For measuring a voltage via an ADC into a microcontroller (STM32), is it better to set the reference voltage (Vref) referenced to VSS or to VSSA ?

The voltage that I want to measure is referenced to VSS so to me it seems better to reference the Vref voltage to VSS as I do not know if VSS would be lower or higher than VSSA and so it will introduce some errors.

But as VSSA is the analog ground of the ADC, it seems to be better to set the reference voltage VRef referenced to VSSA ?

Thank you :)

  • \$\begingroup\$ Which STM32, give exact model, including which package it is in as it makes a difference. The reference may not even be VSSA if you have a VREF- pin. \$\endgroup\$
    – Justme
    May 10 at 8:49
  • \$\begingroup\$ Thank you for your reply. It is a STM32G484 \$\endgroup\$
    – Jess
    May 10 at 9:05
  • 1
    \$\begingroup\$ Any reason you're not connecting VSS and VSSA together anyway? \$\endgroup\$
    – Finbarr
    May 10 at 9:34
  • \$\begingroup\$ That's not the complete MCU type and you did not mention the package. Add the two letters to know which package you have to know which kind of analog powering scheme it has. \$\endgroup\$
    – Justme
    May 10 at 9:37
  • 1
    \$\begingroup\$ @Seir Depending on MCU package, it has different pins available. Small packages may not have separate ADC reference pins or analog supply pins at all. The more pins a package has, you get separate analog supply, analog ground, analog positive reference and analog negative reference pins. So what is best practice depends on which situation there is. A general answer would have to list all scenarios possible and what is best in those scenarios. \$\endgroup\$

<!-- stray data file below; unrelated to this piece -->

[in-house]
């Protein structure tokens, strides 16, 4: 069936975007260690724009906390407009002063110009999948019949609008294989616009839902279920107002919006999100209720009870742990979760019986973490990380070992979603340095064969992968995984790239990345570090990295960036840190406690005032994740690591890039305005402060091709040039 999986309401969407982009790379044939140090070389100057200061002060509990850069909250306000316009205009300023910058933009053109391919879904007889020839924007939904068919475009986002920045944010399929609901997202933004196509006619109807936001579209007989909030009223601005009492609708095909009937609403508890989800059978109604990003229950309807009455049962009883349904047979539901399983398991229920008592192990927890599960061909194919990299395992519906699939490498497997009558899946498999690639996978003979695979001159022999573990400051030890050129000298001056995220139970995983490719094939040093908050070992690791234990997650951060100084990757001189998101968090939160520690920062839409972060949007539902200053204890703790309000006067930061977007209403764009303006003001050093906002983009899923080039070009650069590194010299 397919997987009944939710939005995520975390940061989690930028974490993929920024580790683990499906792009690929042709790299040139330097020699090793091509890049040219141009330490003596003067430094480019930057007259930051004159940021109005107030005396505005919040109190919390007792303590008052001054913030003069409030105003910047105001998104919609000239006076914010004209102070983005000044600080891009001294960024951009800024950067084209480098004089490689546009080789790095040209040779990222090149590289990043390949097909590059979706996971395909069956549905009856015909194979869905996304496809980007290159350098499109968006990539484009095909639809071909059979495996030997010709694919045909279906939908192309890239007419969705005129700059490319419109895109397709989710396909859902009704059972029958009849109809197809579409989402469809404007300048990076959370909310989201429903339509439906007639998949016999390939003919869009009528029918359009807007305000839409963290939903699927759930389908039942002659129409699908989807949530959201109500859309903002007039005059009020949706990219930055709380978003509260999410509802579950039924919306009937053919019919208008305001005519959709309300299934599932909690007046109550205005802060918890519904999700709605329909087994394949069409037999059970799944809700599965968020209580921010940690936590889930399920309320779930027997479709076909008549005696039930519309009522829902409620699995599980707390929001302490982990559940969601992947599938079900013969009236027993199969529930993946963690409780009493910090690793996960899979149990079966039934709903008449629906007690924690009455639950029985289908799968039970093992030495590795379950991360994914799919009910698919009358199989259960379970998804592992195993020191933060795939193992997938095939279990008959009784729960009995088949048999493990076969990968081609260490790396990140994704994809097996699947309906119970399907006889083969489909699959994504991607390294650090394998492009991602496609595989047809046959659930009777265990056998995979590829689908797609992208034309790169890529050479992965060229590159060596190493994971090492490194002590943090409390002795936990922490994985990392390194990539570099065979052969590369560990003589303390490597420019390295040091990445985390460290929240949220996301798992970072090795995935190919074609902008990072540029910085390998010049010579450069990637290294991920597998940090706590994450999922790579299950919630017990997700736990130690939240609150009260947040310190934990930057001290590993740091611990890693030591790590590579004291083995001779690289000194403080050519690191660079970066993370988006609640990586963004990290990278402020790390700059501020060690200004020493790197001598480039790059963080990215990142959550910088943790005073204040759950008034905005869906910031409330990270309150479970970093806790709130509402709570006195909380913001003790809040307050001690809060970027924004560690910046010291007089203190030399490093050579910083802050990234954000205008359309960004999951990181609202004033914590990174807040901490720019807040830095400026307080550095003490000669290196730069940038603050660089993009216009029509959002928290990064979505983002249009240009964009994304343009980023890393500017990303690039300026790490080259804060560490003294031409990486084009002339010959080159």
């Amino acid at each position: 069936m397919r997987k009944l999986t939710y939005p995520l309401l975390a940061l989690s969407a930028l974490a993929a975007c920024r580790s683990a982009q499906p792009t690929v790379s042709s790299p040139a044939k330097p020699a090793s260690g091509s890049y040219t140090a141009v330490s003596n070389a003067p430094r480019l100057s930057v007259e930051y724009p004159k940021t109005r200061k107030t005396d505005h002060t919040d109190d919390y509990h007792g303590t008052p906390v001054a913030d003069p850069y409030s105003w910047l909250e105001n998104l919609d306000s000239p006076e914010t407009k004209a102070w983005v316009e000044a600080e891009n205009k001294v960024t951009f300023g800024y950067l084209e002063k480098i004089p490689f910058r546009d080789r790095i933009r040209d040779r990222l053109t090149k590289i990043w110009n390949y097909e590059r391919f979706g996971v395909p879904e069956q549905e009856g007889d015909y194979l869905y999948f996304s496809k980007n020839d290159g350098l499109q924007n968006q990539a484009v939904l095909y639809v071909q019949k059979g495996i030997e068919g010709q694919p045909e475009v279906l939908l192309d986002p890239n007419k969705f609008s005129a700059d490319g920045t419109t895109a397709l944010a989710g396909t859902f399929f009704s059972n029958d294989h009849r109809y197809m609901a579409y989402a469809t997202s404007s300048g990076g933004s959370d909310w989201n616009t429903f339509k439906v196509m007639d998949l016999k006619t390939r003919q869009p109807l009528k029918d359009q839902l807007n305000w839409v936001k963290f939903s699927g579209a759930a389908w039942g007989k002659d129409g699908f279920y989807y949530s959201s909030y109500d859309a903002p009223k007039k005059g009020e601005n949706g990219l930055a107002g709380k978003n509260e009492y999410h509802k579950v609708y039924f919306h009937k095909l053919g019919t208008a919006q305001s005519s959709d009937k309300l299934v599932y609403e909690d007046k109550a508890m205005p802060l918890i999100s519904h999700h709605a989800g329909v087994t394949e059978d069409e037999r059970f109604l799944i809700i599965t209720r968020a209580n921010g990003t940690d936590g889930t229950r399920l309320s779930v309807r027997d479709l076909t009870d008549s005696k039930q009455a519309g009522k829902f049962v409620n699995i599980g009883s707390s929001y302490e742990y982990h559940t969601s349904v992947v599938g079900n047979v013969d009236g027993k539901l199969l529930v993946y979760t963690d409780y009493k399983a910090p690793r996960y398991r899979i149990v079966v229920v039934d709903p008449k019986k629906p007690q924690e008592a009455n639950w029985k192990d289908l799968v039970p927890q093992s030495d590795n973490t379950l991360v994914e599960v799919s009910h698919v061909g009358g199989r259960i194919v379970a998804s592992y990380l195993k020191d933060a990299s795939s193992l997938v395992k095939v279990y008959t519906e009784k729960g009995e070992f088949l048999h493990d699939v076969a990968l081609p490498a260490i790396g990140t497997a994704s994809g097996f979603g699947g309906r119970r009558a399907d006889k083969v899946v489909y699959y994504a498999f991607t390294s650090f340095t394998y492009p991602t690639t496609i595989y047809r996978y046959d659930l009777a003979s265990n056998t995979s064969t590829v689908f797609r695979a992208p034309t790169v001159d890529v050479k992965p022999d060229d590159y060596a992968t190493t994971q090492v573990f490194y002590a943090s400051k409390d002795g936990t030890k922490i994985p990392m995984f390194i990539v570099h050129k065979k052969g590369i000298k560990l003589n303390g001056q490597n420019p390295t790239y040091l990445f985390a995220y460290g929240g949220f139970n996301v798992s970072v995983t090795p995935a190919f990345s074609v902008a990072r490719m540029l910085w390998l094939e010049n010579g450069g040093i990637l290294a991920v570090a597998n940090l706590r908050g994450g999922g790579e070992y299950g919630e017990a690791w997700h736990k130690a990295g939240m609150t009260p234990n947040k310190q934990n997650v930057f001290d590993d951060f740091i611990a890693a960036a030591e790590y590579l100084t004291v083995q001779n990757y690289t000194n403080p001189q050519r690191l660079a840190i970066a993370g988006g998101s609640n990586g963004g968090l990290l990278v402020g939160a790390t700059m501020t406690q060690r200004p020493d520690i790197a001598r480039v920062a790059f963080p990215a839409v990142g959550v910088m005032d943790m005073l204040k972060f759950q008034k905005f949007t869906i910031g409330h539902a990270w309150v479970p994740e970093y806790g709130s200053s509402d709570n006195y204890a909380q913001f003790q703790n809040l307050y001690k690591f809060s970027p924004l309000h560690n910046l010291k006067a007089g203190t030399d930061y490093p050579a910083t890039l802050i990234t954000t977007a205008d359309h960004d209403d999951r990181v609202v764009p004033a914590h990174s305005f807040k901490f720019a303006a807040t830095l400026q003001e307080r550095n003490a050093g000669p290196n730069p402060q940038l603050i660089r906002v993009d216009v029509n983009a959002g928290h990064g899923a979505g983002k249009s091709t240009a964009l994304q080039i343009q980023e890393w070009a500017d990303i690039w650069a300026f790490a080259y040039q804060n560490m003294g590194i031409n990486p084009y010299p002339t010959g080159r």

– Justme
    May 10 at 10:08

1 Answer 1


Proper grounding strategies in mixed signal circuits can be a complicated issue. According to the user manual for your microcontroller, VSSA is

Ground for analog power supply. On device package which do not have a dedicated VSSA pin, VSSA is internally connected to VSS.

Assuming your device package does have a separate VSSA pin, this app note from Analog Devices describes a good design practice for the VSS and VSSA pins.

Many ADCs and DACs have separate analog ground (AGND) and digital ground (DGND) pins. On the device data sheets, users are often advised to connect these pins together at the package. This seems to conflict with the advice to connect analog and digital ground at the power supplies, and, in systems with more than one converter, with the advice to join the analog and digital ground at a single point.

There is, in fact, no conflict. The labels, “analog ground” and “digital ground,” on these pins refer to the internal parts of the converter to which the pins are connected and not to the system grounds to which they must go. For an ADC, these two pins should generally be joined together and to the analog ground of the system. It is not possible to join the two pins within the IC package because the analog part of the converter cannot tolerate the voltage drop resulting from the digital current flowing in the bond wire to the chip. But they can be tied together externally.

Now onto your real question about whether to connect Vref- to VSS or VSSA. According to the chip user guide, Vref- is tied to VSSA internally, so you could actually leave this pin disconnected as long as you have a separate connection between VSS and VSSA on the PCB, and Vref- will just reference VSSA anyway. Alternatively you could still connect it to your analog ground on the board which should not make much of a difference if you have a good grounding strategy on the board.


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